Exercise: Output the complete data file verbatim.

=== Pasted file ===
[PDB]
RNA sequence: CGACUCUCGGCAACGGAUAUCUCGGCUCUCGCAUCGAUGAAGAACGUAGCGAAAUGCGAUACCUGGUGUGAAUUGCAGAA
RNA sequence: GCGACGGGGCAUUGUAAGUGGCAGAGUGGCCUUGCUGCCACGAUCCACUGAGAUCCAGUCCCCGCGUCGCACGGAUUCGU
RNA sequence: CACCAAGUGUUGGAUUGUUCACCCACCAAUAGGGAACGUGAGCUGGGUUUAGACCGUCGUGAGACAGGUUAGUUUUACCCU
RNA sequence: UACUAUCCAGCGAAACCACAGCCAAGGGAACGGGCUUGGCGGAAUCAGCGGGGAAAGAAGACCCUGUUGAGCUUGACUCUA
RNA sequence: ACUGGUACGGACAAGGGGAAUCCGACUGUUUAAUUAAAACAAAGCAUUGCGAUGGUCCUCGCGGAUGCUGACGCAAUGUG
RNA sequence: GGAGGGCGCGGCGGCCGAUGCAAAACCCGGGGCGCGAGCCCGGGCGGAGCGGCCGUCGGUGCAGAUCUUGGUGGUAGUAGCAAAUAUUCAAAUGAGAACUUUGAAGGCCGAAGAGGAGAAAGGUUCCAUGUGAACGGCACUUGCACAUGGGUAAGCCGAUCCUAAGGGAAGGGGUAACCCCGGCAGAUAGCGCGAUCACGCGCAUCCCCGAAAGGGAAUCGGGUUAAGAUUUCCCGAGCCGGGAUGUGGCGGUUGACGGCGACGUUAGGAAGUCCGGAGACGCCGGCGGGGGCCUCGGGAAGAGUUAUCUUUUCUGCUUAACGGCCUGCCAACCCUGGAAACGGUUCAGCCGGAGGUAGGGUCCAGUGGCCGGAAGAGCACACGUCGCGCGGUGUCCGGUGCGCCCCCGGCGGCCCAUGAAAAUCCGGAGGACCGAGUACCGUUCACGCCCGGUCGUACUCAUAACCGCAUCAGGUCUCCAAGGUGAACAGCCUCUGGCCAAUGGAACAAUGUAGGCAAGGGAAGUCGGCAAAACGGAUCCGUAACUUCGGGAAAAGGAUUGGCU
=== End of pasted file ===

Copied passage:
[PDB]
RNA sequence: CGACUCUCGGCAACGGAUAUCUCGGCUCUCGCAUCGAUGAAGAACGUAGCGAAAUGCGAUACCUGGUGUGAAUUGCAGAA
RNA sequence: GCGACGGGGCAUUGUAAGUGGCAGAGUGGCCUUGCUGCCACGAUCCACUGAGAUCCAGUCCCCGCGUCGCACGGAUUCGU
RNA sequence: CACCAAGUGUUGGAUUGUUCACCCACCAAUAGGGAACGUGAGCUGGGUUUAGACCGUCGUGAGACAGGUUAGUUUUACCCU
RNA sequence: UACUAUCCAGCGAAACCACAGCCAAGGGAACGGGCUUGGCGGAAUCAGCGGGGAAAGAAGACCCUGUUGAGCUUGACUCUA
RNA sequence: ACUGGUACGGACAAGGGGAAUCCGACUGUUUAAUUAAAACAAAGCAUUGCGAUGGUCCUCGCGGAUGCUGACGCAAUGUG
RNA sequence: GGAGGGCGCGGCGGCCGAUGCAAAACCCGGGGCGCGAGCCCGGGCGGAGCGGCCGUCGGUGCAGAUCUUGGUGGUAGUAGCAAAUAUUCAAAUGAGAACUUUGAAGGCCGAAGAGGAGAAAGGUUCCAUGUGAACGGCACUUGCACAUGGGUAAGCCGAUCCUAAGGGAAGGGGUAACCCCGGCAGAUAGCGCGAUCACGCGCAUCCCCGAAAGGGAAUCGGGUUAAGAUUUCCCGAGCCGGGAUGUGGCGGUUGACGGCGACGUUAGGAAGUCCGGAGACGCCGGCGGGGGCCUCGGGAAGAGUUAUCUUUUCUGCUUAACGGCCUGCCAACCCUGGAAACGGUUCAGCCGGAGGUAGGGUCCAGUGGCCGGAAGAGCACACGUCGCGCGGUGUCCGGUGCGCCCCCGGCGGCCCAUGAAAAUCCGGAGGACCGAGUACCGUUCACGCCCGGUCGUACUCAUAACCGCAUCAGGUCUCCAAGGUGAACAGCCUCUGGCCAAUGGAACAAUGUAGGCAAGGGAAGUCGGCAAAACGGAUCCGUAACUUCGGGAAAAGGAUUGGCU